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Kentucky DerbyDerby a pothole for Highway

February 15, 2011

By Staff Reporter

By John Manley

You can add Hanuman Highway’s name to the list of Irish-breds that have tried and failed to win the Kentucky Derby. The gelded son of Alzao finished seventh in the 15-horse field, 12 lengths behind the winner, Real Quiet. Hanuman Highway was parked in midpack early by jockey David Flores, and moved amid a surging pack entering the far turn, but it soon became apparent that Hanuman was not running in the passing lane. He went off at 22-1, considerably less than the 30-1 suggested on the morning line.

Niall O’Callaghan had toyed with the idea of running Nite Dreamer in the Derby, but the Corkman opted for this Saturday’s Illinois Derby instead, reckoning the Run for the Roses to be wishful thinking for his colt. However, O’Callaghan made it into the Churchill Downs winner’s circle on Derby Day courtesy of Witchful Thinking. The 4-year-old filly won the $120,800 ‘gon Mile (Grade III) under Shane Sellers. He cut her loose around the far turn after stalking the pace, and the 1-length jump she got on Colcon at the top of the lane proved to be the margin of victory over that rival.

Witchful Thinking paid $12.80 to win. The mile time of 1:37.1 didn’t make anyone’s stopwatch tremble, but the Louisville grass had been softened by rain earlier in the week. The winner, which is owned by Peter and Leslie Grimm of Bedminster, N.J., now sports 9 wins in 15 career starts and earnings of $500,115.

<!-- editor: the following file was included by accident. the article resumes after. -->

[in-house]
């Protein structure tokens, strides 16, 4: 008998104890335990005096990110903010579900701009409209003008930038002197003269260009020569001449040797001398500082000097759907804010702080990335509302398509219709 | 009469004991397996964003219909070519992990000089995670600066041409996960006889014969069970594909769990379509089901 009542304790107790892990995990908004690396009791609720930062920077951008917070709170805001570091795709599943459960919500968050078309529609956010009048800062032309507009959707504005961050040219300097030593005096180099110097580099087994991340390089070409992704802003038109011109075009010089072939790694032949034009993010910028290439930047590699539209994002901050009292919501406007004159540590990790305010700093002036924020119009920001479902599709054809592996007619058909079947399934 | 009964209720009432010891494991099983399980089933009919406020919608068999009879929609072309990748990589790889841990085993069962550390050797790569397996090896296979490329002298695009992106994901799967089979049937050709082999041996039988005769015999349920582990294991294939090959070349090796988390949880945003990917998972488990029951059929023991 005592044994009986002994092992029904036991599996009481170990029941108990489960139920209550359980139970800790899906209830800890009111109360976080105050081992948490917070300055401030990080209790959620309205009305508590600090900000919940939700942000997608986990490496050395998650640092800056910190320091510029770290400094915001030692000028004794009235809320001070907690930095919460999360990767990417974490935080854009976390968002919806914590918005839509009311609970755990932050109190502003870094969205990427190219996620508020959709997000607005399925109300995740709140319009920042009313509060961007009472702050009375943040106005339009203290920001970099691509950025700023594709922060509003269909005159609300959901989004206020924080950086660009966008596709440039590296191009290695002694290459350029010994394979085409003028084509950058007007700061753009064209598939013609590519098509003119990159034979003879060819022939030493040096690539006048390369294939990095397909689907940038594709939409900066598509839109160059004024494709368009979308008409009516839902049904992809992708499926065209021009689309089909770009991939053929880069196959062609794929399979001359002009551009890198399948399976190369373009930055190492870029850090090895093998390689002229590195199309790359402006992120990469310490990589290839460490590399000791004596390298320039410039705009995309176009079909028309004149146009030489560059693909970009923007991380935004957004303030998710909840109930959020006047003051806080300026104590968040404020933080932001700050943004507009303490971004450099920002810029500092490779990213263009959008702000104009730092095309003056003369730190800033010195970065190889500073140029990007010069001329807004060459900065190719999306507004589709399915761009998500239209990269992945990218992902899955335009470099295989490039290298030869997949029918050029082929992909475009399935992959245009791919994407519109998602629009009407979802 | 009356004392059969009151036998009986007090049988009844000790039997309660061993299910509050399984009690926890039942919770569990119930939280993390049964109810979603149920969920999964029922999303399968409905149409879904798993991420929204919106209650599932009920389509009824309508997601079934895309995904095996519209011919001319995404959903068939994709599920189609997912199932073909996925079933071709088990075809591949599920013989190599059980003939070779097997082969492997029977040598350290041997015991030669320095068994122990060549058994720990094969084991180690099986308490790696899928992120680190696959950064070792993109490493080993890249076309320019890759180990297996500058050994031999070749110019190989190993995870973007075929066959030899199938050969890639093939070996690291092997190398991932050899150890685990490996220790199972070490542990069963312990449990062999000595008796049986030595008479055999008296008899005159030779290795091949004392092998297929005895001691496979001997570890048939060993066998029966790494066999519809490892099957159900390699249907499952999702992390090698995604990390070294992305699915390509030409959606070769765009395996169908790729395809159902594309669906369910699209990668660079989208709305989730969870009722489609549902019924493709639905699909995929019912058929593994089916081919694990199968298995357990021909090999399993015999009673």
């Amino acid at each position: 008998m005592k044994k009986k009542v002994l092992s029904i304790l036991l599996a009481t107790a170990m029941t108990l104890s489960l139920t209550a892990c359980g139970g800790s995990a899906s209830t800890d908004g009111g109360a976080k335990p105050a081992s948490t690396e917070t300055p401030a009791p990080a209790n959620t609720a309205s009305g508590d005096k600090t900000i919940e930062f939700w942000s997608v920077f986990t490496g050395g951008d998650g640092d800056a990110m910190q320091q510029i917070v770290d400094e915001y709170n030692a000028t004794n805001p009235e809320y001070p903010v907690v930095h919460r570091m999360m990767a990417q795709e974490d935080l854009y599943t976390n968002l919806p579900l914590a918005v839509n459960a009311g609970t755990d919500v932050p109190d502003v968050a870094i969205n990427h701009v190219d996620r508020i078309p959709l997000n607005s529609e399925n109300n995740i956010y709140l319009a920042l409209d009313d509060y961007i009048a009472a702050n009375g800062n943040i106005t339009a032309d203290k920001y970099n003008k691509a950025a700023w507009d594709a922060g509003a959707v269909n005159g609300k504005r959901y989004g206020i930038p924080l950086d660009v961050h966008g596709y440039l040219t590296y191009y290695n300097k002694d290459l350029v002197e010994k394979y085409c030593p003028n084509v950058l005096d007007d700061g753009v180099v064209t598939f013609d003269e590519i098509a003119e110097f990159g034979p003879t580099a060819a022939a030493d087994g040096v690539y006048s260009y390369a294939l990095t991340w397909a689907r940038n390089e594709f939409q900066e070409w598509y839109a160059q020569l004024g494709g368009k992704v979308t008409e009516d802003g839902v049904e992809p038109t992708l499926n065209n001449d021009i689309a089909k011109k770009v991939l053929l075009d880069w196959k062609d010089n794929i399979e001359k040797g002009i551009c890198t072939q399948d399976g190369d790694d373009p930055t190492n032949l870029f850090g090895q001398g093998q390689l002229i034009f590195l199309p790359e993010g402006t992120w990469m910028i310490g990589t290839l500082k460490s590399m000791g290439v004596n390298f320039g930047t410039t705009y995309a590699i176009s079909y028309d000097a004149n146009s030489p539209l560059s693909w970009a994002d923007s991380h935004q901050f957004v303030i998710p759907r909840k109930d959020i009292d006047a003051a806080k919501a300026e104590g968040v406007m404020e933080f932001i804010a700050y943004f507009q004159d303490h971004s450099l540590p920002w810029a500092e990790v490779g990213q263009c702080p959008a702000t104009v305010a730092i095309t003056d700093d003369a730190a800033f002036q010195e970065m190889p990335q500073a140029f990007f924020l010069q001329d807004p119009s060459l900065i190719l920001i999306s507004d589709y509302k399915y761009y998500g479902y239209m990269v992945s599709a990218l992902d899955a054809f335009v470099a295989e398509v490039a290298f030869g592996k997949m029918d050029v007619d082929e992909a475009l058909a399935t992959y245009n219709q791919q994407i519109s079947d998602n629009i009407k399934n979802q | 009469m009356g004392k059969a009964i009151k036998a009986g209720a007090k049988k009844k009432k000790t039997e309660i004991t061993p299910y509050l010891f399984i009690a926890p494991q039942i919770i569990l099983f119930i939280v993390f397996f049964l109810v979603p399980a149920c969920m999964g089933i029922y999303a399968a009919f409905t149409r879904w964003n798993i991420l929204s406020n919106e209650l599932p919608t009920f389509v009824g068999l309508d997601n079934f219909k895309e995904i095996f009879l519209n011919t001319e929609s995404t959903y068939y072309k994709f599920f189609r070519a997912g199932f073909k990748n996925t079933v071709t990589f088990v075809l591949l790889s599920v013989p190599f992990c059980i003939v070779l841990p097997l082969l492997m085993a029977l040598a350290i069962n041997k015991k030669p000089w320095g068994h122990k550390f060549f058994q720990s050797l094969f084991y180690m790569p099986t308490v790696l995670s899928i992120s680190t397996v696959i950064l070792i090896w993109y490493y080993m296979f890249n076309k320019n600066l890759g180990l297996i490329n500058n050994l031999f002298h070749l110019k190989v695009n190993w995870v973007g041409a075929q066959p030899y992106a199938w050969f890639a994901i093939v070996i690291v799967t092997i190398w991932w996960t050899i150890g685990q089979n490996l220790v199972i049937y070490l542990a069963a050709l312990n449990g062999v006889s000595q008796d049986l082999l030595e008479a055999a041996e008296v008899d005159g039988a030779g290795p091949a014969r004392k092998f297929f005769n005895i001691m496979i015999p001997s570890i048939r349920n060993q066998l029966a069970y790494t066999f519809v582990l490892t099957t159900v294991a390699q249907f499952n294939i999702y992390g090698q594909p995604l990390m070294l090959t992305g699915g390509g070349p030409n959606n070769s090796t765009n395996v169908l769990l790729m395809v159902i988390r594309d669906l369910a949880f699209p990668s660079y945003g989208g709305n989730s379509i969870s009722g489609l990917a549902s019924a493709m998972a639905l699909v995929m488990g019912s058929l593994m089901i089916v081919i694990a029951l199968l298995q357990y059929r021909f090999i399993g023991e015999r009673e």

The Illinois Derby will be run at Sportsman’s’ Park in Cicero, a Chicago suburb, where O’Callaghan struck earlier in the week. He won the National Jockey Club Oaks for the third straight year when Victorica passed under the wire by three lengths in front of Remember Ike. The 3-year-old filly paid $4.40 as the favorite. Eibar Coa was up on the Rio Claro Thoroughbreds-owned daughter of Exbourne. She now has four wins and three second-place finishes in seven career starts, with earnings of $191,786.

Frank Lyons is back in business. The Meath expatriate saddled the Irish-bred Mr. Lightfoot to a victory in an optional claiming race at Hollywood Park last Friday for owners Mark Lowery and Mark Schlesinger. Lyons left the training game about a year after winning the 1995 Breeders’ Cup Sprint with Desert Stormer to handle the book of jockey Rene Douglas. The win came from his third starter since returning to training earlier this year.

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